Former Prime Minister Lee Nak-yon, known for his deep knowledge about Japan, also criticized Yoon’s remarks about the song, which he said were incredible and reflected a “superficial understanding of history.”
Yoon remained unfazed by such critiques. With regard to Japan’s decision to release radioactive wastewater from the crippled Fukushima Daiichi nuclear power plant into the ocean after being treated with decontamination equipment, Yoon said the Japanese and South Korean governments should proceed with the plan in cooperation with other nations while ensuring transparency.
He also said that such a discharge of treated water from a nuclear power plant has never been regarded as a major source of concern and that it should not be seen as a political matter. Yoon has since been locked in acrimonious debate with Lee Jae-myung, the governor of Gyeonggi Province, which surrounds Seoul. Lee, the front-runner among liberal presidential candidates, is known for his harsh criticism of Japan.
Yoon’s proposal to start “two plus two” meetings of the Japanese and South Korean defense and foreign ministers is another sign that he is seeking a radical departure from the Moon administration’s policy toward Tokyo. It is a bold proposal in South Korea, where there is strong antagonism toward Japan’s Self-Defense Forces, which conjure up memories of the Japanese Imperial Army.
Moon has been hamstrung by his campaign pledge to renegotiate the bilateral agreement on the issue of comfort women. Moon was eventually forced to acknowledge it to be a formal agreement between the two governments.
Yoon’s presidential bid could have a positive impact on the country’s politics if he is serious about ending the vicious cycle of antagonism between the pro- and anti-Japanese camps.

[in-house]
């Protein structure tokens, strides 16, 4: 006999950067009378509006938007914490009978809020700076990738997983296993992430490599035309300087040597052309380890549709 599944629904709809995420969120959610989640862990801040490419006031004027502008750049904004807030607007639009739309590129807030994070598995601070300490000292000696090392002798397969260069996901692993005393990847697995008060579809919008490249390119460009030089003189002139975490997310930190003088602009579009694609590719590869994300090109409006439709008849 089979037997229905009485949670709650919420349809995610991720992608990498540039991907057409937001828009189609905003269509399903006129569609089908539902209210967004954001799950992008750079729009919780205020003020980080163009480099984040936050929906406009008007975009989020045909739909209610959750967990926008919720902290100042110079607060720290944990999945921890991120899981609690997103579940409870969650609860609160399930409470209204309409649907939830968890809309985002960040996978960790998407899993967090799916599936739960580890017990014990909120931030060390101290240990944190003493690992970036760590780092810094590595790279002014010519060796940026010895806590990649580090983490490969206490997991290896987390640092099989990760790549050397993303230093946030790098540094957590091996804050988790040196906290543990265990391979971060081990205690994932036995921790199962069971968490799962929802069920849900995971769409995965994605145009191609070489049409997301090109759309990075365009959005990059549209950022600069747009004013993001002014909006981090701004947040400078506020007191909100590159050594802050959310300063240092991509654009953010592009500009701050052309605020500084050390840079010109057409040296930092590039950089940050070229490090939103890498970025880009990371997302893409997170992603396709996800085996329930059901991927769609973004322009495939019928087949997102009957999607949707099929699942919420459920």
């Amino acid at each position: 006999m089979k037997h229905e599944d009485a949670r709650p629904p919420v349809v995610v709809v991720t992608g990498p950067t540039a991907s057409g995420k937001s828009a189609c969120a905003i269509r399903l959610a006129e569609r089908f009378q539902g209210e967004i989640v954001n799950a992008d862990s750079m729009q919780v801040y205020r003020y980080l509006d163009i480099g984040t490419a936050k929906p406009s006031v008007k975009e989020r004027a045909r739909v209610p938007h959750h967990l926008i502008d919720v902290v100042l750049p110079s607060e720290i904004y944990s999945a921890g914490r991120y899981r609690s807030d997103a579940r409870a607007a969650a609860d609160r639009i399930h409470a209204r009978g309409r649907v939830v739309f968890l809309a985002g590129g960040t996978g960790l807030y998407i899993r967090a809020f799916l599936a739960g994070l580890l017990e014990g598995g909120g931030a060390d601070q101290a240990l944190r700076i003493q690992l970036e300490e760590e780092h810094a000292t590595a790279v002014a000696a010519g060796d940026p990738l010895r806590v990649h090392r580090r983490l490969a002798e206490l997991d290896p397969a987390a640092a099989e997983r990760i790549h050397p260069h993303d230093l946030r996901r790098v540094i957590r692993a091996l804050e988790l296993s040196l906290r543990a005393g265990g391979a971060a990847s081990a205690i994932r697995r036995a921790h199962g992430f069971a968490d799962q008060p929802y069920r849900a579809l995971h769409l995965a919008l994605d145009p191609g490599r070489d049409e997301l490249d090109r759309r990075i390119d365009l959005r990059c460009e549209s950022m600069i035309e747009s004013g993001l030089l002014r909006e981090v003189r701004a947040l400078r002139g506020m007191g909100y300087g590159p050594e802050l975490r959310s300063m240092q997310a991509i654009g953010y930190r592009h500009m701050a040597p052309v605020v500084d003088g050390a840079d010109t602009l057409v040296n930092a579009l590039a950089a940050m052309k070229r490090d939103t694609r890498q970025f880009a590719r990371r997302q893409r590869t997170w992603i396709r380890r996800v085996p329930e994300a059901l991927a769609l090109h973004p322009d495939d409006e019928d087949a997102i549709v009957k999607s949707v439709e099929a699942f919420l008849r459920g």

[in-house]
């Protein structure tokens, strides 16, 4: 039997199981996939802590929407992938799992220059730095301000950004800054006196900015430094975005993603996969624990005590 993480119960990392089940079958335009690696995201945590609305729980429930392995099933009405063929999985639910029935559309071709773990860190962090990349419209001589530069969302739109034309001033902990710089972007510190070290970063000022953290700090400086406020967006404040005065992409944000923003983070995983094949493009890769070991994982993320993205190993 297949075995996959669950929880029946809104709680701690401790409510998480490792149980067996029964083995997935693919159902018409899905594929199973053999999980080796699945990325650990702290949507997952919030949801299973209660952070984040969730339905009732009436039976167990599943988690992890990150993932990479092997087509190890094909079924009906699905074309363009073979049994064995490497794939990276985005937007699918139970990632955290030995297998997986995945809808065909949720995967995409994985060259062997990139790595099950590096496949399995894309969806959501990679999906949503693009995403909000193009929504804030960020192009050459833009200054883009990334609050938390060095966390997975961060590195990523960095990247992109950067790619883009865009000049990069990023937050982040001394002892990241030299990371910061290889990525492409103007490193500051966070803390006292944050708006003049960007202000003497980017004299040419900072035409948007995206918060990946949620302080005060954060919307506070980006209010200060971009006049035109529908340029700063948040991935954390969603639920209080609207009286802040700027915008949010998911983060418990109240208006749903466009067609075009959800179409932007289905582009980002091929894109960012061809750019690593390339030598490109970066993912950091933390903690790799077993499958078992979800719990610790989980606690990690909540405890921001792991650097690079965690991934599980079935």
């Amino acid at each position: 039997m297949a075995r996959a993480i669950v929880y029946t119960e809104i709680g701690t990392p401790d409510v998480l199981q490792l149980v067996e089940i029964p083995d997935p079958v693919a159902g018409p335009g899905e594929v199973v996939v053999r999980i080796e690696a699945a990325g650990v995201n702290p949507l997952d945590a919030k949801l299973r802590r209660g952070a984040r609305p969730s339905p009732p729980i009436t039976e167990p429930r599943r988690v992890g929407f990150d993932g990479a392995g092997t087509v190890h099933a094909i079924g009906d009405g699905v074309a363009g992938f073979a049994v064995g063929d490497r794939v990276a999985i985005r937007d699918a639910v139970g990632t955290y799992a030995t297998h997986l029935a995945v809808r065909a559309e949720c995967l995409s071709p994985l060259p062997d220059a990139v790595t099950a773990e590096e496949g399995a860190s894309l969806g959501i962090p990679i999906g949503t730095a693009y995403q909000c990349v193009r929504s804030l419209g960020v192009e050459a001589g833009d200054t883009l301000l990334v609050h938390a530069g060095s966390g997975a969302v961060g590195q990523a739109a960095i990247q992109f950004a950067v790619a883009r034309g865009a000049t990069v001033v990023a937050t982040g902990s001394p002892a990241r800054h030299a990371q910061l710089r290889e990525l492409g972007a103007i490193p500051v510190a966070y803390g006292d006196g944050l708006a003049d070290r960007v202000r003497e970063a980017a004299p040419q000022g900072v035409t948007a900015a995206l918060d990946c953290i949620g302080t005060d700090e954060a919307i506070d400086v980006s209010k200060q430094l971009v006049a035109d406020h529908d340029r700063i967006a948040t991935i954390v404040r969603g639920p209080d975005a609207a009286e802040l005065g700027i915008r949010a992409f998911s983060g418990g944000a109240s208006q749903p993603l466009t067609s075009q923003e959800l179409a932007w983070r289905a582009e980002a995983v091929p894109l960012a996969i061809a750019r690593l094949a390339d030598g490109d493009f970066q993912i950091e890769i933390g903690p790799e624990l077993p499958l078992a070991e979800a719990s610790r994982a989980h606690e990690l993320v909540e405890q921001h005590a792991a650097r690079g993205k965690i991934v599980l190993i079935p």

He may think that he can attract realistic young voters who feel a sense of stagnation by framing himself as a tough-minded pragmatist focused on the question of what is best for the nation and stressing his differences from ideology-driven liberal candidates.
Yoon, however, is not ready to promote a clearly pro-Japanese political agenda. As a venue to roll out his presidential campaign, he chose a memorial museum dedicated to a South Korean independence hero who killed and injured many Japanese military officers by throwing a bomb at them in 1932 in Shanghai. The choice of venue was a calculated move to avoid being labeled pro-Japanese.
The main opposition People Power Party is seeking to reinvent itself by electing a 36-year-old political outsider, Lee Jun-seok, as its new leader. On July 8, Lee met with the Japanese ambassador to South Korea, Koichi Aiboshi. During the meeting, Lee expressed his wish to see the two countries help each other in close cooperation. Lee asked for Aiboshi’s support for his efforts to promote exchanges between the two nations’ politicians and young people.
Political pundits predict that young voters in their 20s and 30s, collectively called the “2030 generation,” will hold the key to the presidential election.
While many South Koreans have hard feelings toward Japan, a majority still call for improvement in bilateral ties. Yoon is challenging the conventional wisdom that a South Korean politician can always boost his or her standing with the voting public by taking up an anti-Japanese posture.
Moon was looking at the possibility of visiting Japan during the Tokyo Olympics, but has decided not to travel. His intention, however, could be a sign of his concerns about the political implications of the conservative opposition party’s move to redefine its image and agenda.
Yoon’s audacious attempt for political reform has the potential to reshape the country’s traditional policy toward Japan. It remains to be seen, however, how far Yoon is ready to go beyond simply seeking to unseat the liberal government from power.